|Brainwaves during REM sleep - from Wikipedia|
In his book Dreaming, published in 1959, the philosopher Norman Malcolm put forward an interesting idea on dreaming. At the time, psychologists were investigating dreams by studying sleeping subjects wired up to various recording devices. One of their discoveries was that rapid eye movement (REM) during sleep seemed to be accompanied by dreams. If a sleeping subject was woken during REM sleep, the subject was more likely to report that they had been dreaming than subjects woken when REM was not taking place.
So you might think it was a simple enough step for psychologists to link REM with dreaming, which is what they did and still do to this day. However, Malcolm didn't think this link was valid for reasons connected with Wittgenstein's concept of language games. He thought psychologists had changed the everyday meaning of dreaming and dreams, in effect playing a new language game with them. He accused psychologists of using REM to give dreams and dreaming a new and illegitimate scientific meaning.
In simple terms, this is Malcolm's main argument :-
Let us first suppose an alternative explanation to the REM theory of dreaming, always remembering that this theory says dreams occur during REM sleep. But suppose dreaming doesn't occur while we are asleep at all, but is simply a jumble of images caused by waking up. Suppose dreams occur during those few seconds where you pass from an unconscious sleeping state to full consciousness. Whether this conjecture is valid or not, how would you disprove it in favour of the REM theory?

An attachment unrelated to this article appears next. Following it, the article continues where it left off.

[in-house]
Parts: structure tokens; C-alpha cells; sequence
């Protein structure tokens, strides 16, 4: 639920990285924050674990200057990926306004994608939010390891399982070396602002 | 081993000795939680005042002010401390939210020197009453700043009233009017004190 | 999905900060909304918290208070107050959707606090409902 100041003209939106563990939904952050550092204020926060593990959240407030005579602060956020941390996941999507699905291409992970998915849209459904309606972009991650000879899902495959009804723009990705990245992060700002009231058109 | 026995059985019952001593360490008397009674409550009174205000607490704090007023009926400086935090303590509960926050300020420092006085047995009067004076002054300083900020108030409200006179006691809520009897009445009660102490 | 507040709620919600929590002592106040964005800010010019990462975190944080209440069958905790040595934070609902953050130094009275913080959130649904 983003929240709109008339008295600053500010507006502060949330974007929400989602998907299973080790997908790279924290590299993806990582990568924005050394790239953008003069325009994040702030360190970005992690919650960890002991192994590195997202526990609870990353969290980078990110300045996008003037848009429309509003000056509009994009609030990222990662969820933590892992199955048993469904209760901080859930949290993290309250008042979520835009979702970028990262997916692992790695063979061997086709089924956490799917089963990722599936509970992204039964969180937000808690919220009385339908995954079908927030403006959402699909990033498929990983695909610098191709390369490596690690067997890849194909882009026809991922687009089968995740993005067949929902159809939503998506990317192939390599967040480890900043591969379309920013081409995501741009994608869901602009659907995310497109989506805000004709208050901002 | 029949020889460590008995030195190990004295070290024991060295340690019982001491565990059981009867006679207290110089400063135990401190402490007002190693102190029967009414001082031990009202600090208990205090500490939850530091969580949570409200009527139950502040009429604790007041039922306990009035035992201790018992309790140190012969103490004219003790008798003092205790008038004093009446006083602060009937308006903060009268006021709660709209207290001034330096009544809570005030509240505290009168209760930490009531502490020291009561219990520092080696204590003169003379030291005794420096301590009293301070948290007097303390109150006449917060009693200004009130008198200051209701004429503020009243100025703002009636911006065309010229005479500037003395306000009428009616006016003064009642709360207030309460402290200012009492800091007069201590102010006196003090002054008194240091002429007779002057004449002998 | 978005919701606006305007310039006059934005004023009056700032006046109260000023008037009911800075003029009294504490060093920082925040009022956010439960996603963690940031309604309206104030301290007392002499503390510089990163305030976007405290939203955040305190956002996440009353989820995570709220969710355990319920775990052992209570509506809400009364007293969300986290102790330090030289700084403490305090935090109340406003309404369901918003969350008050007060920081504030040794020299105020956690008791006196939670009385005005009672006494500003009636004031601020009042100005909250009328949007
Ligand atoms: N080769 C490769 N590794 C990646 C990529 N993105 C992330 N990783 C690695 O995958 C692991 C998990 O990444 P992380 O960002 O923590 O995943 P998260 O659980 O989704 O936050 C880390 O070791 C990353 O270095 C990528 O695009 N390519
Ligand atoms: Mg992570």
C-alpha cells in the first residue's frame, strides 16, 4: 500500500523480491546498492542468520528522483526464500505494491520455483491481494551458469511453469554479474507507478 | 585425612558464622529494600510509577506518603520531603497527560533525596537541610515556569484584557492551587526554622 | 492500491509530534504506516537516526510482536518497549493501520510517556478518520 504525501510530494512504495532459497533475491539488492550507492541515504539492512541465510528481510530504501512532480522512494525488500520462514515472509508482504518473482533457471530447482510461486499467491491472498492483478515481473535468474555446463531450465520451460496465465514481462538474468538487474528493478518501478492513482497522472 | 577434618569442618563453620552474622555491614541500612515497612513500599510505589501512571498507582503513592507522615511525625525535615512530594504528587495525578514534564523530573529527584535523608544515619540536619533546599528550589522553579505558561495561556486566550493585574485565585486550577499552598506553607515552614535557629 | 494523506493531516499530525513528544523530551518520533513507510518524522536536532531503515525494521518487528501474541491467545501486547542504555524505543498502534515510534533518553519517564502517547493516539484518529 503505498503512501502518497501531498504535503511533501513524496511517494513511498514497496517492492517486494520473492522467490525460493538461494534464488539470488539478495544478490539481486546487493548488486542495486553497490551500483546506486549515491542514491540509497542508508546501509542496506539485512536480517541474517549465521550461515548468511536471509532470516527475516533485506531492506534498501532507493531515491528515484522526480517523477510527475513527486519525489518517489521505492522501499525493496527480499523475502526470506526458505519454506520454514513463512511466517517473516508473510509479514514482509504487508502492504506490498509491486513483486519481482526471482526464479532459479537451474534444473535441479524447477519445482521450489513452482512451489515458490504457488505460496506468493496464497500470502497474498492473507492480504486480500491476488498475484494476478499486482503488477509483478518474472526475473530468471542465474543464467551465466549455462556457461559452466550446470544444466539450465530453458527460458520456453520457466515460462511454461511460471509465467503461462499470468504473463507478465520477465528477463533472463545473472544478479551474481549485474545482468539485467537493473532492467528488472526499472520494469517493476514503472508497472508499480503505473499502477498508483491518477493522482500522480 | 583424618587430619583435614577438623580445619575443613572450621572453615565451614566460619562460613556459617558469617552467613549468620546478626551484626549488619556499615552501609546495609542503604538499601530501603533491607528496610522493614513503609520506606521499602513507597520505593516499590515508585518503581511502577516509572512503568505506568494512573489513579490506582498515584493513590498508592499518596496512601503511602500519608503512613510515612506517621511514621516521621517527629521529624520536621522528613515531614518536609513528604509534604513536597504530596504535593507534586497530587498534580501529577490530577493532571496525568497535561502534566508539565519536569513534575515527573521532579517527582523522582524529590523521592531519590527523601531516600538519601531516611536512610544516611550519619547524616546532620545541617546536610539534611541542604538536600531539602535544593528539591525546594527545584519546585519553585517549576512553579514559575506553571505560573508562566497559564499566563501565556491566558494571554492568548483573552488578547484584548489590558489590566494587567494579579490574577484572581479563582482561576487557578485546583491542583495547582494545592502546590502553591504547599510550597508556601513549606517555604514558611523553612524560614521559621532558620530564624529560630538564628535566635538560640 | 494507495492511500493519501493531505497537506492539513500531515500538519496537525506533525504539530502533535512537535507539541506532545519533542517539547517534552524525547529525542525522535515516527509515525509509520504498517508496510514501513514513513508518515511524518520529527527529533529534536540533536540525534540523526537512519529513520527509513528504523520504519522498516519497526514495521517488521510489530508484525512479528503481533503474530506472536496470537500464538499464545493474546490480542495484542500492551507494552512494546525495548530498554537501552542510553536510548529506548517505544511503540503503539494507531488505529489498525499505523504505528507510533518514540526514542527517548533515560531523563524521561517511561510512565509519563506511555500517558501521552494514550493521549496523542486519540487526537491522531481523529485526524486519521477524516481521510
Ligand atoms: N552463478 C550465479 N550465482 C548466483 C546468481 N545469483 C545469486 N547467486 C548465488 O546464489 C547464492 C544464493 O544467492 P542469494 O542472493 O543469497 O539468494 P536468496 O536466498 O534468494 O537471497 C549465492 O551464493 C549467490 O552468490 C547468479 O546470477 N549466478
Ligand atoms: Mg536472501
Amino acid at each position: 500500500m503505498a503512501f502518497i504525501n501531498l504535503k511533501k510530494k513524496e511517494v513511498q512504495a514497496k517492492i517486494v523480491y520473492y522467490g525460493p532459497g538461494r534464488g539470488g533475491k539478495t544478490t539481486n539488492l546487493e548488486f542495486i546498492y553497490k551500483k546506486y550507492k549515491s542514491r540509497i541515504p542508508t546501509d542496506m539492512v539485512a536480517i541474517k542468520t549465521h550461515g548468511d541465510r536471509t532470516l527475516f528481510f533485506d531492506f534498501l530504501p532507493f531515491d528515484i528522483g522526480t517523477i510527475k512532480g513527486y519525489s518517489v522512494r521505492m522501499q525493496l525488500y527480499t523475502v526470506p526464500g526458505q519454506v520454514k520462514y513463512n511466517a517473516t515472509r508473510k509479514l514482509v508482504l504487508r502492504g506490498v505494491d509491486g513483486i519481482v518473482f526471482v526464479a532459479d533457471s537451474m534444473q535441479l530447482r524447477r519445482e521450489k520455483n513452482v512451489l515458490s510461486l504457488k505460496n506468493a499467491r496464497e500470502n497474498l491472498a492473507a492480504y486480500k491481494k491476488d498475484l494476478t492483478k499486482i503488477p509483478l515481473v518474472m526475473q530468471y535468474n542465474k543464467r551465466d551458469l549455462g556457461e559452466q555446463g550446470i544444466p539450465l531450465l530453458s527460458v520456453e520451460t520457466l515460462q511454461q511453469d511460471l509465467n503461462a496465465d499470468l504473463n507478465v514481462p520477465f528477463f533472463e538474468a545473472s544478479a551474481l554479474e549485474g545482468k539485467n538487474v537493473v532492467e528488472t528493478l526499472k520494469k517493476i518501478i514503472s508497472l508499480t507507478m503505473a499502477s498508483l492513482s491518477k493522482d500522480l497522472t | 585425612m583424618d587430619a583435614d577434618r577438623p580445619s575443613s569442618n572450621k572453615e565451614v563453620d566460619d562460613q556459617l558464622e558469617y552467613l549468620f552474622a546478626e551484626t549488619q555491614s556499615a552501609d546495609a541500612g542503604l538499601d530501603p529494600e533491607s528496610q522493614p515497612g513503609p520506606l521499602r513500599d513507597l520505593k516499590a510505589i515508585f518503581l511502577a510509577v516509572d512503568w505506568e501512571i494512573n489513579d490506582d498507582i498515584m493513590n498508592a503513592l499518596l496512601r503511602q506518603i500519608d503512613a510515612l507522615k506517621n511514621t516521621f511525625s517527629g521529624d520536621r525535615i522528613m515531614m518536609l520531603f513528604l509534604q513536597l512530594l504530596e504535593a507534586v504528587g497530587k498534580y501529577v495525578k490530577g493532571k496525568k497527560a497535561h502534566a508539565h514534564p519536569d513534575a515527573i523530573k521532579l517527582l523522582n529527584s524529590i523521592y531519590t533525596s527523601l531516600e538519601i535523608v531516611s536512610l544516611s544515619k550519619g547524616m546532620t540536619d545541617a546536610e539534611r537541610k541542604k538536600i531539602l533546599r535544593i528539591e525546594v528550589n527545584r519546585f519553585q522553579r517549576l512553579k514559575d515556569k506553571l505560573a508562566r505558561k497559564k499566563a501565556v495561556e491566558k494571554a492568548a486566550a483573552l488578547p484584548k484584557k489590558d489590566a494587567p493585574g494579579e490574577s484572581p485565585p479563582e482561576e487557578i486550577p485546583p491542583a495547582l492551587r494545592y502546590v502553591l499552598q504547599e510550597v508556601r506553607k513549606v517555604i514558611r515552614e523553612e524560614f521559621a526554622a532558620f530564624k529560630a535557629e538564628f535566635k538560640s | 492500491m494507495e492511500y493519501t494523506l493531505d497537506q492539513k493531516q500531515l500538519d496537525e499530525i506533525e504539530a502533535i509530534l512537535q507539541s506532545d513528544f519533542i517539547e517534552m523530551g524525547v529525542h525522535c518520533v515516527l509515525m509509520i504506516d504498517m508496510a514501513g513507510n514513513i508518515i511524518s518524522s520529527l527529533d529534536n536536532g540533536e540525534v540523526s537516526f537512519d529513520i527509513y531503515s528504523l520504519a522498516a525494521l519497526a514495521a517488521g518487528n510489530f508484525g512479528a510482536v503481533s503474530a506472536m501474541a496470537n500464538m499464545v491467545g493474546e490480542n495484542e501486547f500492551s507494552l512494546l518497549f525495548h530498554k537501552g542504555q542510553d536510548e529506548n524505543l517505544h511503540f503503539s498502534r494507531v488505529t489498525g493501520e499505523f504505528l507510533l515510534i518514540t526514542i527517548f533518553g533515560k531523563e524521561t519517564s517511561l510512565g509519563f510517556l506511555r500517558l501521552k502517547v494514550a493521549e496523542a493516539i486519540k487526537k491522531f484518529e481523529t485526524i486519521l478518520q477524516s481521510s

The short answer is that you can't because of the nature of sleep. At the time there was lots of argument back and forth and in the end, Malcolm went his way and the psychologists went theirs. But from an experimental design point of view, the theory that REM and dreams occur at the same time cannot be proved. The logic of being asleep means you can't report your dreams until you are awake. You can never report what is going on inside your head during REM sleep.
Malcolm's argument is unanswerable to this day. In practice it is no longer an important argument, because psychologists have opted to ignore it. Norman Malcolm's ingenious and unanswerable argument has become a footnote to the history of unwelcome ideas.
Source - Wittgenstein A Social Theory of Knowledge by David Bloor published in 1983.